Come Back to Asia in the 1980s

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Ahh, the weekend! The time when I can listen to all the music I want because at work, I am not allowed to listen to anything, including my iPod with earphones. I am in heaven! It is during the weekend that I get addicted to a song or more, listening to it over and over till whenever I get tired of the song or I go to bed. Today’s new obsession is a song from the Jpop-rock band TM Network.

TM Network is a well-known band in Japan that has been around for about 30 years. The band was formed in 1983 when the band that Tetsuya Komuro, Naoto Kine, and Takashi Utsunomiya were in, Speedway, split up. The guys came together and entered their new band, TM NETWORK, in a YAMAHA contest, performing the song “1974”. The band received perfect scores from the judges and won the grand prize, which caught the attention of Epic Records who offered the band a contract right away. TM Network made their debut in the spring of 1984 with the single “Kinyoubi no Lion (Take it to the Lucky)” and album “RAINBOW RAINBOW”.

Over the years, TM Network has made a lot of genre changes. On various information sites like Wikipedia and etc, the band is listed as a pop-rock band with the pop side being more relevantly in their music. The band’s first couple of singles featured a sound that was akin to the Yellow Magic Orchestra’s technopop bliss, prominently “”Kinyoubi no Lion (Take it to the Lucky)” and “1974”. Over the years, they got their toes wet by dipping into new genres like R&B, funk, trance, techno, latin, hard rock (thanks to B’z guitarist Tak Matsumoto), ballad rock, eurobeat, dance, and etc. Most recently, the band has been riding the electriopop wave, especially since Komuro is a lover of current dance trends (he has been on this “dance music” craze since 90s though, see all the stuff he has composed during that time).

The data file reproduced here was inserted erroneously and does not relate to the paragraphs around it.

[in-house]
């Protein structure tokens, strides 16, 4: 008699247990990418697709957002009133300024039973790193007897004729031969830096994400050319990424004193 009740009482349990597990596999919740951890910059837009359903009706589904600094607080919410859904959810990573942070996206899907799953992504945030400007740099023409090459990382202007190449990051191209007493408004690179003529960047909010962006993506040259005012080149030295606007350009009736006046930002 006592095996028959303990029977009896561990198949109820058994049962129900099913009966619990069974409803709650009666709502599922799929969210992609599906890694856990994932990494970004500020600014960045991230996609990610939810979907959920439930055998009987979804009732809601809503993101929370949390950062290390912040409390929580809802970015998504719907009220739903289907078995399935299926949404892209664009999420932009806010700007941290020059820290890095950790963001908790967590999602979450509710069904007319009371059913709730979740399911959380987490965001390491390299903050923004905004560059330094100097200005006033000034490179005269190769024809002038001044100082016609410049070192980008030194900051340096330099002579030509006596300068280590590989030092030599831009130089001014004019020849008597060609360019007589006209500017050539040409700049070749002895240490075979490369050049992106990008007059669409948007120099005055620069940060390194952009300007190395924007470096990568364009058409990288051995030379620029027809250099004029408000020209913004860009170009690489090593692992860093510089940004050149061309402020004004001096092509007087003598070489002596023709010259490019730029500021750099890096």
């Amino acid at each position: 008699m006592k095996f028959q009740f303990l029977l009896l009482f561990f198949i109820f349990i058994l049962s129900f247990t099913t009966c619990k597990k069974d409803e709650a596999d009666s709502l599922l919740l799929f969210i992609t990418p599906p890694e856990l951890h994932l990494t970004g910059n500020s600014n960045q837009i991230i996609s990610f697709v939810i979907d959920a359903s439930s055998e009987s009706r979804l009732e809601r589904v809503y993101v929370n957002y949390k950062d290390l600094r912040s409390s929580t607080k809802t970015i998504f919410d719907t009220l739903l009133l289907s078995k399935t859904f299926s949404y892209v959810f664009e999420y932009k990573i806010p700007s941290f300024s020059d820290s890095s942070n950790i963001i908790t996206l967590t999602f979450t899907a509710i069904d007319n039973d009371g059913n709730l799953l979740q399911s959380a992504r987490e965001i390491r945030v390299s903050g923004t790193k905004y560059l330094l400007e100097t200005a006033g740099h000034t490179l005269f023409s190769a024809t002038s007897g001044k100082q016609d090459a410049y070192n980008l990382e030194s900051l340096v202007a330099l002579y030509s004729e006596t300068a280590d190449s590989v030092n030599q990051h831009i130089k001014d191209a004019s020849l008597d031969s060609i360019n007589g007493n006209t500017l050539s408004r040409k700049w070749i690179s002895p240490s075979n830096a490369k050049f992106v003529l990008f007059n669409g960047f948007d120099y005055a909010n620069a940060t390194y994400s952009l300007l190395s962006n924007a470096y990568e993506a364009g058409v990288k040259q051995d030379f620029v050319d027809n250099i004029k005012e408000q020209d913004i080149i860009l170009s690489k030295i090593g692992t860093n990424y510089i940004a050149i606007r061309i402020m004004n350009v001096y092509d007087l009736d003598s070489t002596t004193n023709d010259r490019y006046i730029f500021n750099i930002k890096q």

“Come Back to Asia” doesn’t offer the eccentric sounds of rock or technopop, just the normal pop one. Actually, there is a lot of Asian influences within the song. It starts off with the keyboards producing a melody that resembles an Asian motif with the rhythm and/or melodic structure. I think the Asian motif is best represented in the synthesized keyboards, as the instrument emulates a sound like the sitar or guzheng in the chorus and during the ending of each melodic phrases in the verses. Speaking of the chorus, this the strongest section of the piece as Utsunomiya’s vocals are gripped with emotions and power, the sitar/guzheng sound, and the staccato’ed rhythm. All these factors clash and mesh harmonically together.

The song might not be as catchy like other songs like “Get Wild” or “COME ON EVERYBODY”. But, “”Come Back to Asia”” is a memorable song with a powerful heart.

You can listen to the full version here (for free) on NicoNico Douga.
(Click on the link to be directed to the video.)

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